A barista at Ritual Roasters in San Francisco pours hot coffee into Thermoses about to be shipped around the country. (Courtesy Thermos)
Last week, Thermos overnighted me a cup of hot coffee from Minneapolis to Washington, D.C., to see if it could. It was a bald-faced PR stunt. It succeeded in both senses: The coffee was still hot by the time it reached me, and I am writing about it now.
Now you’ve been warned: This is an article about a PR stunt. It was, however, an extraordinary PR stunt—well-executed, conceptually simple, and bubbling with zeitgeist. And I accepted the hot coffee for reasons beyond my love of roasted arabica.
The stunt’s part of a larger contest (and context). In May, Thermos shipped 25 of its Facebook fans in the contiguous U.S. free coffee overnight from Ritual Coffee in San Francisco. This month, the second time it ran the contest, it chose a more midwestern provider: Spyhouse Coffee in Minneapolis.
Courtney Fehrenbacher, a marketing manager at Thermos, told me that the company hopes to re-run the contest every other month, at least until the end of the year. Altogether, Spyhouse will hand 35 of its steaming envoys over to FedEx to be distributed across the country.
But, dare I say, the stunt was about even more than Thermos, Spyhouse, the Stainless King, or the Iron Throne. It was about logistics.
As best as I can assemble it, here is the trajectory of the Stainless King and its erstwhile contents.
The coffee inside the Stainless King was Spyhouse’s Las Nubes roast: a coffee variety indigenous to Kenya and grown in El Salvador. The varietal was brought to El Salvador in the early 20th century when that country’s economy rested on its coffee production. This bean was grown on a similarly old farm, high-altitude land owned by the same family since the 1920s. (Or, at least, that’s the story Spyhouse tells.)
This bean, though. It was harvested sometime last winter before it entered its customary months of rest. Afterward, it was shipped to Spyhouse, which roasted the beans on July 21, 2014. It became the shop’s Las Nubes lot.
I presume it roasted those beans in the morning, because by the afternoon it was brewing the coffee. Around 4 p.m., the team got out their 10 Stainless Kings (designated for me and fellow members of the media) and filled them with Las Nubes, which they dripped. Then they put them in Thermos’s special packages—augmented with a bag of freshly roasted Las Nubes—and drove the boxes “about a quarter mile away” to the local FedEx facility.
According to a FedEx spokeswoman, the package was placed in a modified McDonnell Douglas DC-10, called an MD-10*. That plane’s a couple decades old, at least—McDonnell stopped making them in 1989—and FedEx owns more than anyone else. FedEx indisputably owns the largest private cargo fleet in the world, and, according to the trade journal Supply Chain, the fourth-largest aircraft fleet, period.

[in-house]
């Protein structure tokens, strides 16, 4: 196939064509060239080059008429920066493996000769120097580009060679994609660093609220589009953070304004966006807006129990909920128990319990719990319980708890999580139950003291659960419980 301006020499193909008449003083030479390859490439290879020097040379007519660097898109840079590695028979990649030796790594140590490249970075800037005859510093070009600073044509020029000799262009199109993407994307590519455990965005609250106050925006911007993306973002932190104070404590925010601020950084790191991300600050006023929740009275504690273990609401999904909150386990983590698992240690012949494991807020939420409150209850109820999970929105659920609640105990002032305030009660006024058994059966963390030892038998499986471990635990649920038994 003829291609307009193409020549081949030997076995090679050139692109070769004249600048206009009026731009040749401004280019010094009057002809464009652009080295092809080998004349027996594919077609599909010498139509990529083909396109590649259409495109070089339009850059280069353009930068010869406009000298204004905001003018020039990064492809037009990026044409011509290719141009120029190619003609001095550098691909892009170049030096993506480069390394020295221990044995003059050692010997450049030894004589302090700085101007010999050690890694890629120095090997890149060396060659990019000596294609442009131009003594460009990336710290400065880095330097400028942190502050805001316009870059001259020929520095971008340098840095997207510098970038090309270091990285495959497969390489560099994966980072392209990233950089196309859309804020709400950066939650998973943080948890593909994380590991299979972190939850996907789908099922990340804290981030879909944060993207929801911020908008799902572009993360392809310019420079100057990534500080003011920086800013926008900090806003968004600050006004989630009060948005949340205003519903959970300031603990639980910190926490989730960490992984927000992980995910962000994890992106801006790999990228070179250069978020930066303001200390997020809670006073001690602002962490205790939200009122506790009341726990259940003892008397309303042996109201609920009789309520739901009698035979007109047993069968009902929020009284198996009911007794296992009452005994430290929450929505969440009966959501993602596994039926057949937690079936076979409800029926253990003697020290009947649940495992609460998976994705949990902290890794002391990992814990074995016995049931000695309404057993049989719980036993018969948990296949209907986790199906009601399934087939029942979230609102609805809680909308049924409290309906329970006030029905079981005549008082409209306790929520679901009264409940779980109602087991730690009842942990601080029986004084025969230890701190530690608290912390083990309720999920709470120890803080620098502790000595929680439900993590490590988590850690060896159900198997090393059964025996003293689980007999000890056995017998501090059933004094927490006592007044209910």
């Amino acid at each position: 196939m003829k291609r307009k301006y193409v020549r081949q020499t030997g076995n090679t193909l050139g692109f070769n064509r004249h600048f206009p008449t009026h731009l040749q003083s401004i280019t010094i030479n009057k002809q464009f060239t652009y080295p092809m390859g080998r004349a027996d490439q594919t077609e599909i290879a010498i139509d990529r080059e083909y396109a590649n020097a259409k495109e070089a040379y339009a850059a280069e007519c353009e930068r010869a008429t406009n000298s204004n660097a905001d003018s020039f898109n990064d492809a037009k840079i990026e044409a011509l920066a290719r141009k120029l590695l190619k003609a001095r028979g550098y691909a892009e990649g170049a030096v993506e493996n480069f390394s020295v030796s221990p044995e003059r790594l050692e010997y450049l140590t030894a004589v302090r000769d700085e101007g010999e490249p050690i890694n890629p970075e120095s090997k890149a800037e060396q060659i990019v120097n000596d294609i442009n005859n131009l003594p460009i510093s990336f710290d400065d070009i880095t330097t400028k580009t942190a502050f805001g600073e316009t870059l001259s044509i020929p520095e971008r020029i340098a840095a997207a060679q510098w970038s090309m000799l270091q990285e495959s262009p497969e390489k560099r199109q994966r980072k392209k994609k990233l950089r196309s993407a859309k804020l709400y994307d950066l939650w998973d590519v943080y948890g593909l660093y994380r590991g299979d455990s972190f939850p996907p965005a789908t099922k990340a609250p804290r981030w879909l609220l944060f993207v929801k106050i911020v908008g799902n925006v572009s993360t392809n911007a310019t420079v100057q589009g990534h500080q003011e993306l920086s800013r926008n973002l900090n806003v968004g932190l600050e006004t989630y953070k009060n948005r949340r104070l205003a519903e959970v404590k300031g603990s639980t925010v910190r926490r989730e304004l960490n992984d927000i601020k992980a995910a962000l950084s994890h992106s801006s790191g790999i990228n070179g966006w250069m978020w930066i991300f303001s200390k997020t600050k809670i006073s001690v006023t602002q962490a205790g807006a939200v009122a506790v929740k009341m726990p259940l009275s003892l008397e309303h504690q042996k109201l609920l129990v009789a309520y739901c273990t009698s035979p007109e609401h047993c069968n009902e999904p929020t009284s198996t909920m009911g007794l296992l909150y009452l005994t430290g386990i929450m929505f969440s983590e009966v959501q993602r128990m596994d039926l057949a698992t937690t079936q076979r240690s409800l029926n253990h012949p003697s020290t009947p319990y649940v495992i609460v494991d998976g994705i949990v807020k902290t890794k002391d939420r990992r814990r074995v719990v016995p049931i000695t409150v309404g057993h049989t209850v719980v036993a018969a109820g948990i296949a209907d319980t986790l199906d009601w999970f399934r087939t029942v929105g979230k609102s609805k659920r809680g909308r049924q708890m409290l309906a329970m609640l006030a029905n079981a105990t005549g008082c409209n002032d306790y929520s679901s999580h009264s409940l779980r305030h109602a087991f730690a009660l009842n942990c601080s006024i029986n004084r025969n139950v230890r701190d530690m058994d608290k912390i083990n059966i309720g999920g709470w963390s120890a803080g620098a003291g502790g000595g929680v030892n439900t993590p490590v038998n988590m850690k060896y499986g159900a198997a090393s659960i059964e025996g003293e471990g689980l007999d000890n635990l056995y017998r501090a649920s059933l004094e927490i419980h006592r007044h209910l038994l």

Perhaps the package was stopped and exchanged in one of FedEx’s global or national hubs, in Memphis, or Indianapolis. Eventually, though, it arrived in D.C. in the wee hours of the July 22. Unloaded from the plane, sorted, loaded onto a truck, and carried to The Atlantic’s office/cement island-fortress, the Watergate, it reached its destination at 7:21 a.m. The coffee had been roasted less than 24 hours before.
Of course, the coffee wouldn’t reach its final destination—my belly—for another hour or so. I got to work during the eight o’clock hour, hoping to intercept the Stainless King, and discovered Santa had already arrived.
With my colleague Adrienne, I unboxed the long-traveling liquid. Like Max’s dinner in Where the Wild Things Are, it was still hot.
Talking to Spyhouse’s founder and owner, Christian Johnson, I’ve been able to piece together the coffee’s temperature-history. Spyhouse uses water at exactly 203 degrees Fahrenheit to brew Las Nubes. Johnson estimates that by the time that liquid—now coffee—departs the brew shuttle, it’s between 175 and 180 degrees. Then it was capped, vacuum-sheathed, and sent on its way.
But still the conditions outside changed. “Depending on the exact placement of the package inside the aircraft, temperatures range from 40 to 70 degrees Fahrenheit during an average flight, with the average temperature being about 60 degrees,” a Fedex spokeswoman said of the Thermos’ cargo transit. And the pressure changed outside as well, rising to the equivalent of 8,000 feet above sea level.